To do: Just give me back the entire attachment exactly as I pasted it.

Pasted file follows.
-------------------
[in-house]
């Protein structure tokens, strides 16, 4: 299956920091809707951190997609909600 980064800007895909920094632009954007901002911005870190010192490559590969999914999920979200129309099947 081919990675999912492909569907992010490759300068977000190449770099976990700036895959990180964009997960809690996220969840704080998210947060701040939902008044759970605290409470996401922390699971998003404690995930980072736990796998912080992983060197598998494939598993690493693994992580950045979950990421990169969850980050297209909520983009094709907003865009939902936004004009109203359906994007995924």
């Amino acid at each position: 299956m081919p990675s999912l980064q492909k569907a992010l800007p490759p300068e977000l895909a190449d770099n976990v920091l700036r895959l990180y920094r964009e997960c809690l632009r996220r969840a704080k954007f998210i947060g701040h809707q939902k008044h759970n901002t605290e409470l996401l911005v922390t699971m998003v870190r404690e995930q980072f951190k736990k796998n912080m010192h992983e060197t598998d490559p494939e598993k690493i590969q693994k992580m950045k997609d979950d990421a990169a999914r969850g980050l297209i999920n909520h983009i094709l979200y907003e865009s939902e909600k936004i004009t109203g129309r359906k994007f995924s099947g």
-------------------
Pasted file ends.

[in-house]
């Protein structure tokens, strides 16, 4: 299956920091809707951190997609909600 980064800007895909920094632009954007901002911005870190010192490559590969999914999920979200129309099947 081919990675999912492909569907992010490759300068977000190449770099976990700036895959990180964009997960809690996220969840704080998210947060701040939902008044759970605290409470996401922390699971998003404690995930980072736990796998912080992983060197598998494939598993690493693994992580950045979950990421990169969850980050297209909520983009094709907003865009939902936004004009109203359906994007995924």
């Amino acid at each position: 299956m081919p990675s999912l980064q492909k569907a992010l800007p490759p300068e977000l895909a190449d770099n976990v920091l700036r895959l990180y920094r964009e997960c809690l632009r996220r969840a704080k954007f998210i947060g701040h809707q939902k008044h759970n901002t605290e409470l996401l911005v922390t699971m998003v870190r404690e995930q980072f951190k736990k796998n912080m010192h992983e060197t598998d490559p494939e598993k690493i590969q693994k992580m950045k997609d979950d990421a990169a999914r969850g980050l297209i999920n909520h983009i094709l979200y907003e865009s939902e909600k936004i004009t109203g129309r359906k994007f995924s099947g």